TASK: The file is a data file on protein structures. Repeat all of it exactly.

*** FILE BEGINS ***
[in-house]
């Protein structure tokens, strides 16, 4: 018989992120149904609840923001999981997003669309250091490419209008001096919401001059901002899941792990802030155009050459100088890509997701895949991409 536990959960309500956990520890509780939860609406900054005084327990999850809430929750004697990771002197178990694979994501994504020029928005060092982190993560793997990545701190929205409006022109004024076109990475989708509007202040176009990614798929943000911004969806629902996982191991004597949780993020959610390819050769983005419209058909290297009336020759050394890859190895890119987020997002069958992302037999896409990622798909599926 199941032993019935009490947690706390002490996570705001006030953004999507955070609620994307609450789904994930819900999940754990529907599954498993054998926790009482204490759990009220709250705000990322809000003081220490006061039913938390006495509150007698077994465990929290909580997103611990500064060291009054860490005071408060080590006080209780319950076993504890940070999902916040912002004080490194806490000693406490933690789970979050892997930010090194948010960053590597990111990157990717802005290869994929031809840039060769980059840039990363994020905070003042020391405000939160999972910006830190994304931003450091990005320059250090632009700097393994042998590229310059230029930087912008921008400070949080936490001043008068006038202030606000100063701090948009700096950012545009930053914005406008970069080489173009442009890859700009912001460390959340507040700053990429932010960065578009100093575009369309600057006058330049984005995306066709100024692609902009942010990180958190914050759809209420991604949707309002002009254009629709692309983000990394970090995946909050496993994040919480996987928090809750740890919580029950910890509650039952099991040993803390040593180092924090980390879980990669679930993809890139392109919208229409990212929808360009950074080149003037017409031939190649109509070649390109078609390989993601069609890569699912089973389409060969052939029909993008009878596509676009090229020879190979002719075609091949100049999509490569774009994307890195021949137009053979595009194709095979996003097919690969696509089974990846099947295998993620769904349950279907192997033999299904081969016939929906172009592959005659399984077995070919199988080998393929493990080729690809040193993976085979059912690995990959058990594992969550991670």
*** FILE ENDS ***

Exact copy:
[in-house]
């Protein structure tokens, strides 16, 4: 018989992120149904609840923001999981997003669309250091490419209008001096919401001059901002899941792990802030155009050459100088890509997701895949991409 536990959960309500956990520890509780939860609406900054005084327990999850809430929750004697990771002197178990694979994501994504020029928005060092982190993560793997990545701190929205409006022109004024076109990475989708509007202040176009990614798929943000911004969806629902996982191991004597949780993020959610390819050769983005419209058909290297009336020759050394890859190895890119987020997002069958992302037999896409990622798909599926 199941032993019935009490947690706390002490996570705001006030953004999507955070609620994307609450789904994930819900999940754990529907599954498993054998926790009482204490759990009220709250705000990322809000003081220490006061039913938390006495509150007698077994465990929290909580997103611990500064060291009054860490005071408060080590006080209780319950076993504890940070999902916040912002004080490194806490000693406490933690789970979050892997930010090194948010960053590597990111990157990717802005290869994929031809840039060769980059840039990363994020905070003042020391405000939160999972910006830190994304931003450091990005320059250090632009700097393994042998590229310059230029930087912008921008400070949080936490001043008068006038202030606000100063701090948009700096950012545009930053914005406008970069080489173009442009890859700009912001460390959340507040700053990429932010960065578009100093575009369309600057006058330049984005995306066709100024692609902009942010990180958190914050759809209420991604949707309002002009254009629709692309983000990394970090995946909050496993994040919480996987928090809750740890919580029950910890509650039952099991040993803390040593180092924090980390879980990669679930993809890139392109919208229409990212929808360009950074080149003037017409031939190649109509070649390109078609390989993601069609890569699912089973389409060969052939029909993008009878596509676009090229020879190979002719075609091949100049999509490569774009994307890195021949137009053979595009194709095979996003097919690969696509089974990846099947295998993620769904349950279907192997033999299904081969016939929906172009592959005659399984077995070919199988080998393929493990080729690809040193993976085979059912690995990959058990594992969550991670």